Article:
It’s always a good idea to plan for additions to your refrigeration system when you install it or improve it. Loads always seem to increase as new production capacity or storage areas are brought on line.
Here’s an example of how to install a valve for future expansion purposes:
Although only a single condenser was installed at this facility they decided they would like to size the pipes properly for a second condenser on the same line. To make that future installation easier they installed a valve for future expansion followed by a length of pipe and a small purge valve.
The CD (Condenser Drain) line is coming from the single condenser (at the top of the drawing) and continues to the High Pressure Receiver (the left side of the drawing.) What we’re looking at here is what was done on the right side of the drawing: this is how they prepared for future expansion.
The “Valve for Future Expansion” will someday be the CD Isolation Valve for a new condenser. For now it’s normally closed. We can’t leave the valve just hanging there though so you need to install a blind flange or a welded cap. In this case they installed a 24” length of pipe with a welded cap and a purge valve. The Purge Valve is usually a gauge valve – its purpose is to provide a drain point in case you get seepage past the normally closed valve. The distance is important – when you decide to add that second condenser we want at least 12” of pipe between the valve and the welding so the heat from the welding doesn’t harm the valve seat. For further protection you could add a heat sink like wet rags wrapped around the pipe during welding.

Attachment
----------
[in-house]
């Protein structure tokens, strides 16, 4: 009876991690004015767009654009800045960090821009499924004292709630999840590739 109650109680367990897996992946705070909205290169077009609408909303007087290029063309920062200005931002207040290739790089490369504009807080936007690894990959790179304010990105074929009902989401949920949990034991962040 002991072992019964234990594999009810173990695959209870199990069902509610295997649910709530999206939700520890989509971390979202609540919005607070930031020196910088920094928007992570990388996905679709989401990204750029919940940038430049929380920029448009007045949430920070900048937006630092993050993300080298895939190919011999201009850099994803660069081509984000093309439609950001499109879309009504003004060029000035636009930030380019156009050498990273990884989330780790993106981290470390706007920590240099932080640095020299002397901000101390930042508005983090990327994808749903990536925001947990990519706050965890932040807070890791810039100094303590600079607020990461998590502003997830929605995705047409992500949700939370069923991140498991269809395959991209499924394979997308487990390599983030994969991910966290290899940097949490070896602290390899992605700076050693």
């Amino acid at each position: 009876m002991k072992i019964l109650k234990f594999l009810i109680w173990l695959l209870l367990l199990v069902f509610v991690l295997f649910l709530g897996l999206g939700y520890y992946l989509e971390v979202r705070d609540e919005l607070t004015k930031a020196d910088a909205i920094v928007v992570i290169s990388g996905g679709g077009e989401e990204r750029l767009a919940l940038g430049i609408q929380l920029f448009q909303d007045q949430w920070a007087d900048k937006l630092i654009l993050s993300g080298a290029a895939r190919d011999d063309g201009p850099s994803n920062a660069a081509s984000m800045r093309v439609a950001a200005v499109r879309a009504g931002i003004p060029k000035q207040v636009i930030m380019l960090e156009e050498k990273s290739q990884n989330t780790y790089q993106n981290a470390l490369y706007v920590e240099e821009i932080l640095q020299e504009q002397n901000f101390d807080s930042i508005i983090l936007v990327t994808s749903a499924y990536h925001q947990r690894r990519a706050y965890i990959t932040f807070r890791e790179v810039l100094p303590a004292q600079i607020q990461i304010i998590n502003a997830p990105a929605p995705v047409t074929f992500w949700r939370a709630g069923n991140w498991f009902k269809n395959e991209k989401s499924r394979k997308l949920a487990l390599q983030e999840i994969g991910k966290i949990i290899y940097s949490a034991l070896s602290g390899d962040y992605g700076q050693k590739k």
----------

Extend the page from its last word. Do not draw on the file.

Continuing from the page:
If this valve arrangement was done on the HSD (High Side Discharge) and EQ (Equalizing) lines as well, you could add your second condenser without having to pump down those lines and avoid a system shutdown.
IIAR Bulletin 107 has some other examples and other advice.